It's Positive Parenting, not Permissive Parenting

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A common misconception to positive parenting- or freeing your kids -is that your children have the right to do whatever they want. Countless times I see this heatedly debated.

Often times the argument I see is, what is right for one family may not be right for another. While this is true, setting limits and boundaries is an important part of parenting.

Now, I am not one for rules. I HATE rules. I see rules as things to be pushed and tested. As limits to possibilities. This is my personality. It does not however mean that rules have no place.

Positive Parenting Family Holding Hands
Photo by. Harpagonis

Consider the words of Nelson Mandela when he said, “For to be free is not to merely cast off one’s chains, but, to live in a way that respects and enhances the freedom of others…”

I was recently asked when discussing this quote if respect is a natural or learned behavior. My thoughts are that it is learned. That respect is based on a response to a relationship, whether that be with self or another, and is defined by culture and society. I am still debating this one out in my mind. If you have any thoughts on this please share in the comments.

Positive Parenting, Love, Respect, Humanity
Photo by. B.S. Wise

With empathetic rules and boundaries, a peaceful parent teaches their child about respect through their developmental stages.

As a child’s development progresses, their needs and wants also change. For an infant what they need and what they want are the same thing. By the time that infant is a toddler, the story is different. Their needs may conflict their wants. All of a sudden they are emerged in a world of emotions and independence that they might not be sure how to navigate. At this stage they are developing a sense of self. Not a sense of the world. Not a sense of consequences. Just a sense of who they are and what they can do.

Taking the hands off the wheel and following a my child is free to do as they please/I have no responsibility in my child’s choices mentality is not going to teach them how to navigate and differentiate what they are going through. It is not going to teach them to respect and enhance the freedom of others. It is not going to teach them the reality of consequences.

I am not talking extreme limits or even consequences such as time out. Yes…I am against time out. I am talking reasonable limits that enable communication between your child and yourself. Limits that allow you to teach your child respect.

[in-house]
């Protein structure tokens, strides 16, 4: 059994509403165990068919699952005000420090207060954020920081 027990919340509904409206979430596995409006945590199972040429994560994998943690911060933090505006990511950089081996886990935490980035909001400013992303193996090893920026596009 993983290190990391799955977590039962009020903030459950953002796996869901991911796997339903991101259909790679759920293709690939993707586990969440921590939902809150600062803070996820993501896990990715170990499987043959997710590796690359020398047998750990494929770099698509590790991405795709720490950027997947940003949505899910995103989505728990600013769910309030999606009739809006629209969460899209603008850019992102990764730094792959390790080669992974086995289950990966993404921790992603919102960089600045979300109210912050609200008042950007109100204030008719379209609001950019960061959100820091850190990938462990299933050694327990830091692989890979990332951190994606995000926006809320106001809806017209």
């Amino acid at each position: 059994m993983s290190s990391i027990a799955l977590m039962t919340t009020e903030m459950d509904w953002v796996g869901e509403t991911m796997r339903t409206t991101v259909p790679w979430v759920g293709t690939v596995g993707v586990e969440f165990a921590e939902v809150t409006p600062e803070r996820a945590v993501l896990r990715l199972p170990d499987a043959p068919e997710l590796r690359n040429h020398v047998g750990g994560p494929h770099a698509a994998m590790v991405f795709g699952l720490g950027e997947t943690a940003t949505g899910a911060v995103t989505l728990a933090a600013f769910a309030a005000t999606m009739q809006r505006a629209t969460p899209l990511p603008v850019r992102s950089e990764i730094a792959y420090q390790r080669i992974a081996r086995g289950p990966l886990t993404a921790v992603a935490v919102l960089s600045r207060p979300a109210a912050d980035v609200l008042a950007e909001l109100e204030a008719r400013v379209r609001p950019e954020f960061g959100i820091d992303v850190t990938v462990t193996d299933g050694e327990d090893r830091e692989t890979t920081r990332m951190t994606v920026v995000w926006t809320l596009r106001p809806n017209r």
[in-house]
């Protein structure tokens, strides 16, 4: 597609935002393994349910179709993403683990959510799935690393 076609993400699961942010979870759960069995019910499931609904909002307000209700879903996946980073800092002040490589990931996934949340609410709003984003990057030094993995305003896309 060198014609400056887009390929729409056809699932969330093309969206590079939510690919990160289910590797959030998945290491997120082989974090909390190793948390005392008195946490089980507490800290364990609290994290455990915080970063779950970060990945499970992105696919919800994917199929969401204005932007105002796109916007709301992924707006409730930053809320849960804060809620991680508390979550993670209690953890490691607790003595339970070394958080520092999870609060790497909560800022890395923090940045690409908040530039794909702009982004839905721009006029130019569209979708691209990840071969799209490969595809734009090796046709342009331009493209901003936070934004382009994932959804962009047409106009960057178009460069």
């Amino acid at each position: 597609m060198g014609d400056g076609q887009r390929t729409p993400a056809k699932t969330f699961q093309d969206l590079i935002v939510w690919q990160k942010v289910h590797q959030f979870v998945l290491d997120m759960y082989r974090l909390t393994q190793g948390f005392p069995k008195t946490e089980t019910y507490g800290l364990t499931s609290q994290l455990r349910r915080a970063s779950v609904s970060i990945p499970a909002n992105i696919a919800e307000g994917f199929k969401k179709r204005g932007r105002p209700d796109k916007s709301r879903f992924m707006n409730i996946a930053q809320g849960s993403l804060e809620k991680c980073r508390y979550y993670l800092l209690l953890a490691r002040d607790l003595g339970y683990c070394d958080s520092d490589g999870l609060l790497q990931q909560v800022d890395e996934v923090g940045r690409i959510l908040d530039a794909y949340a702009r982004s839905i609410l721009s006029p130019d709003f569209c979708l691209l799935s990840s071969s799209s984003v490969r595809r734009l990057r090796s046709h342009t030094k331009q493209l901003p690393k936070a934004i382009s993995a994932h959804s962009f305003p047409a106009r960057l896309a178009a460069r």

Respect for themselves.

Respect for their community.

Respect for their environment.

When parents don’t set limits (also called permissive parenting) they are failing to nurture their child’s emotional health. They are failing to teach them how to properly handle and manage their emotions.

Every family is going to have different limits because we all have different goals and beliefs. For those out there that don’t have any limits here are somethings that may happen:

1. The child will learn that happiness is associated with getting their way. Ever met a person whose happiness eludes them? The ones that are always chasing after the next best thing? There is an importance in teaching that happiness can in fact coincide with disappointment.

2. The parent’s “spoil” the child. Personally I don’t believe a child can be spoiled…but, I do believe that parents often give in to desires that have harmful consequences. I am all for natural consequences. But, if those consequences are going to hinder my child’s development you better believe it is going to be a limit rather than an explore it yourself option. You may think you are only giving in on bed time. In reality you may be giving up on much more.

3. Children who aren’t allowed to experience sadness and disappointment never learn how to handle those emotions. These emotions are important to developing a healthy emotional intelligence. A child needs to know how to process these emotions to be able to do things like take risks and challenge themselves without fear of failure.

4. Children need to know you are in charge. Not because they need to respect authority or jump to when told. They need to know you are in charge because it is comforting. Kids turn to the people they view as in charge to help them deal with the scary situations, like the monsters under the bed, because that boundary teaches them that they can trust that person to protect them.

5. Children who grow up without limits struggle to place limits on themselves. Learning self-discipline is an essential part of being free. If a person cannot manage and control their life, they can never be free. Teaching this skill starts in the toddler years.

So yes, limits (with empathy) are a part in letting your child live free.

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